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How to Know If the Roads Are Safe to Drive

Feb 03, 2021 07:14AM ● By Editor
Photo: The Weather Channel

By Ally Hirschlag of The Weather Channel - Posted: February 3, 2021

Driving in wintry conditions is no joke. In fact, it can even be life-threatening. Snow, freezing rain, black ice coupled with shorter, darker days are a recipe for disaster, especially if you underestimate the potential for accidents. The reality is more than 1,300 people are killed and more than 116,800 people are injured in winter weather-related accidents every year, according to the U.S. Department of Transportation. With more than 70% of the U.S. population living in snow-prone areas, it's important that everyone practice extreme caution when driving during or after winter precipitation hits. 

Here's a guide to what conditions you might see throughout the winter and whether or not it's safe to drive in them. 

Light snow: not as safe as you think

Photo: Getty Images/Tom Penpark

Driving in flurries or shortly after a light snow dusting is deceptively easy. You might think that, because it's such a little amount, it would be the safest wintry condition to drive in, but it's actually considered one of the more dangerous for exactly that reason. People often continue to drive at the same speed that they drive normally and with the same level of care (or, rather, lack of care) because they think the snow seems manageable. But even light snow makes roads slippery, and when you combine that with careless drivers, you get an uptick in accidents. For example, most accidents in Milwaukee, Wisconsin occur when there's 2 inches of snow on the ground or less, according to the National Weather Service of Milwaukee/Sullivan.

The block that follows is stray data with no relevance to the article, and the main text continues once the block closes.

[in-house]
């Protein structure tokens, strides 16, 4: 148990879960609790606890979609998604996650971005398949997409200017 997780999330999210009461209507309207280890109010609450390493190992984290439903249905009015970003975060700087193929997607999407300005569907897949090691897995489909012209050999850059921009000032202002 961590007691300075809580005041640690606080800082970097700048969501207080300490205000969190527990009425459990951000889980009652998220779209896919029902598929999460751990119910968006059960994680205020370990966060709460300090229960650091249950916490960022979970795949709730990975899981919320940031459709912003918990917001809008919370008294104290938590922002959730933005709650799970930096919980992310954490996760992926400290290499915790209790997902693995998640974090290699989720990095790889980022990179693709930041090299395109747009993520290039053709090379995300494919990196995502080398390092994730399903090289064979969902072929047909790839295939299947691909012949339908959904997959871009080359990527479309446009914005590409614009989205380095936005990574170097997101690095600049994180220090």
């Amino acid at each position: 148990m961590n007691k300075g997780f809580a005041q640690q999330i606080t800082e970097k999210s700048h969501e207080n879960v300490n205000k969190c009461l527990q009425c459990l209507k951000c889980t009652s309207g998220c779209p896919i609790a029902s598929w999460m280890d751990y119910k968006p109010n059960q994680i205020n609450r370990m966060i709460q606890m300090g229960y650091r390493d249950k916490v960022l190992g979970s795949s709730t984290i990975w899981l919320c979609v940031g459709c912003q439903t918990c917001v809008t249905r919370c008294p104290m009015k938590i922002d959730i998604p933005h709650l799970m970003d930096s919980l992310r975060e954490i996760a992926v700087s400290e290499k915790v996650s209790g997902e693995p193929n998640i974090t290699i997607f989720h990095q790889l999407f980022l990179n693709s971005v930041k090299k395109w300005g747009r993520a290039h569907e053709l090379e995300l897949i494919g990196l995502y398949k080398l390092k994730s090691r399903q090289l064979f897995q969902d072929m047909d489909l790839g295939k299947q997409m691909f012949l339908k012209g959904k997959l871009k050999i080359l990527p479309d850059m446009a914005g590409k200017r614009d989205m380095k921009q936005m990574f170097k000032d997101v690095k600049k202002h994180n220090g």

Recently plowed streets: proceed with caution

Photo: Getty Images/Willowpix

If snow/wintery precipitation has stopped in your area, and the streets have recently been plowed, it's certainly safer to drive on them than it was before they were plowed, but that doesn't mean they're 100% safe. While plows take care of heavy snow and often salt the roadways, if it's particularly cold, there could still be ice underneath the shallow snow that could make driving treacherous. If you decide to drive on plowed streets, remember there's still a chance you might slip and slide, so drive slowly and mindfully. 

In freezing rain: not recommended

Photo: Getty Images/Cyndi Monaghan

Driving during an ice storm or freezing rain is always a gamble. Not only can it ice up your windshield making visibility poor, but it can also turn roads into slick terrain, especially if temps are below freezing. In addition, after dark, that ice will be difficult to see, which means it's much more likely you'll skid across some. With all that in mind, our recommendation is to avoid driving during icy precipitation unless absolutely necessary. If you do have to go out, proceed with great caution by taking it much slower than you normally would. If you do skid, follow these simple steps on what to do if you encounter black ice on the road. 

During a blizzard: definitely not

Photo: Getty Images/Feifei Cui-Paoluzzo

Blizzards are a potentially deadly combination of heavy snow, high winds and white outs; aka not ideal driving conditions. It's best to stay off the roads during a blizzard until the precipitation has stopped and the streets have been plowed. 

The first snow of the season: not a good idea

Photo: Getty Images/Jamie Grill

It might be tempting to take a ride during the first snow your area experiences, especially if it's just a pretty, light dusting — but there's one major reason why that's not recommended. It takes time for our brains to acclimate to driving in the snow, so the first time people do it often results in overconfidence and carelessness, which, of course, increases the risk for accidents. So while perhaps slightly less fun, it's best to take in that first snow from your living room window rather than your car's windshield.

To read the original post and see related stories, follow this link to The Weather Channel website.

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